Tomorrow jury selection is set to commence in the federal trial of Derek Chauvin’s three former fellow Minneapolis police officers before senior Minnesota federal district judge Paul Magnuson in St. Paul. The three officers are Alexander Kueng, Thomas Lane, and Tou Thao. They are charged with violating the civil rights of George Floyd in the arrest that resulted in his death.
As everyone knows, Derek Chauvin was convicted of the related state criminal charges in state court last year and pleaded guilty to the federal civil rights charge last month. I covered the December 15 federal plea hearing here and added “10 thoughts on Chauvin’s plea” the following day.
Chauvin’s federal prosecution had little justification beyond politics. The government has identified no separate federal interest in the civil rights case against Chauvin. It didn’t even try. It was simply silent on this point.
The Department of Justice Manual devotes a section to principles of federal prosecution. The subsection on Initiating and Declining Charges — Prosecution in Another Jurisdiction takes up the issue. The factors stated suggest why the government has remained silent on this point.
The issue returns in spades in the case against Chauvin’s fellow officers. The federal case has disrupted the trial of the state case. But for the federal charges, the case would already have been tried to completion. As it is, the trial of the state criminal charges has been postponed and has yet to be rescheduled.
Yesterday the Star Tribune published a long backgrounder purporting to explain “What you need to know about the federal trial of three ex-Minneapolis police officers in George Floyd’s death.” It doesn’t even raise the question of the rationale for the federal case in the context of its disruption of the state prosecution. It circles around it, but doesn’t land on it. That is pathetic.
Judge Magnuson is an elderly gentleman. He will turn 85 on February 9. He was appointed to the bench by President Reagan in 1981. Mary Devine wrote a long-profile of Magnuson for the St. Paul Pioneer Press last month to recognize his 40th year on the bench.
Judge Magnuson’s appointment derived from his association and friendship with former Minnesota Senator Dave Durenberger. Durenberger was elected along with (my friend) Rudy Boschwitz in the 1978 “Minnesota massacre.” This is ancient Minnesota political history. A liberal Republican, Durenberger proved to be a persistent thorn in President Reagan’s side. Out of office he has frequently joined Democrats to support the Democratic cause of the moment in order to make it “bipartisan.”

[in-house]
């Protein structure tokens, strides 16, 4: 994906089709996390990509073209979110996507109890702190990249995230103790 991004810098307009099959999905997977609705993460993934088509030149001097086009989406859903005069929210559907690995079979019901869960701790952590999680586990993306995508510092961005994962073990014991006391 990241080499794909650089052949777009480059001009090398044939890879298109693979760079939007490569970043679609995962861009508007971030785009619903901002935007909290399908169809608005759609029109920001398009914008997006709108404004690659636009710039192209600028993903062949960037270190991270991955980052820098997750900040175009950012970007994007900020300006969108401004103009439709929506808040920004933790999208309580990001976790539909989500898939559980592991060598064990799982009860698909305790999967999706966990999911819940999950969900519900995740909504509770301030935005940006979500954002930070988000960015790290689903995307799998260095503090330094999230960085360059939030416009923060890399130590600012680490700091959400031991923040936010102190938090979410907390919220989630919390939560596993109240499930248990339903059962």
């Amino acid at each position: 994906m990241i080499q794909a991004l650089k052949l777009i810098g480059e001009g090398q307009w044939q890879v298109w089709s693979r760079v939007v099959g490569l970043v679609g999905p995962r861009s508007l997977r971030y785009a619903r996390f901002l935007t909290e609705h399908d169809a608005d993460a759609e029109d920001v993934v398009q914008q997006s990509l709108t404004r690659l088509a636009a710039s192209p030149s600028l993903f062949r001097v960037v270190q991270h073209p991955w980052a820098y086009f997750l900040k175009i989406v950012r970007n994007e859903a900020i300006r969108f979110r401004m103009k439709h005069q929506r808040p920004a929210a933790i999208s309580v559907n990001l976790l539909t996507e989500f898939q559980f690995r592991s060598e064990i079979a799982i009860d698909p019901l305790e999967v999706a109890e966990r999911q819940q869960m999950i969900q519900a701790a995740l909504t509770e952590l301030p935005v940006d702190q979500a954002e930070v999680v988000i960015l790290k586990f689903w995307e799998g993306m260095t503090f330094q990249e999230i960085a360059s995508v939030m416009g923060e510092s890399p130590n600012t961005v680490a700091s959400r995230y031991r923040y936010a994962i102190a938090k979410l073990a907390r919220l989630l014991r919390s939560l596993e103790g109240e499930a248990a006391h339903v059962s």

Judge Magnuson has limited in-court coverage of the trial to four reporters plus a sketch artist and a video feed for accredited media in the Jury Assembly Room on the first floor of the courthouse. I covered the Chauvin plea hearing from that room and I am accredited to cover the trial from it as well but am unsure how much time I can devote to it. Some 40-seats are available on a first-come/first-served basis. Apart from the in-house video feed for the press, there is no live audio or video from the courtroom.
Representatives of the big media interested in covering the case have objected to the restrictions imposed by Judge Magnuson. They characterize the restrictions as an unconstitutional closure of the courtroom. The courthouse will close for everything but the trial. The AP’s Steve Karnowski covers the media objection to Judge Magnuson’s restrictions here.
Judge Magnuson is also concerned that Covid may disrupt the trial. He has instructed federal prosecutors to streamline their case. They aren’t happy about it. They want to put on the full show.
Streets around the courthouse have already been closed. Skyways into the courthouse will be shut off. The court’s January 6 press release announcing the closure of the courthouse for the trial is embedded below.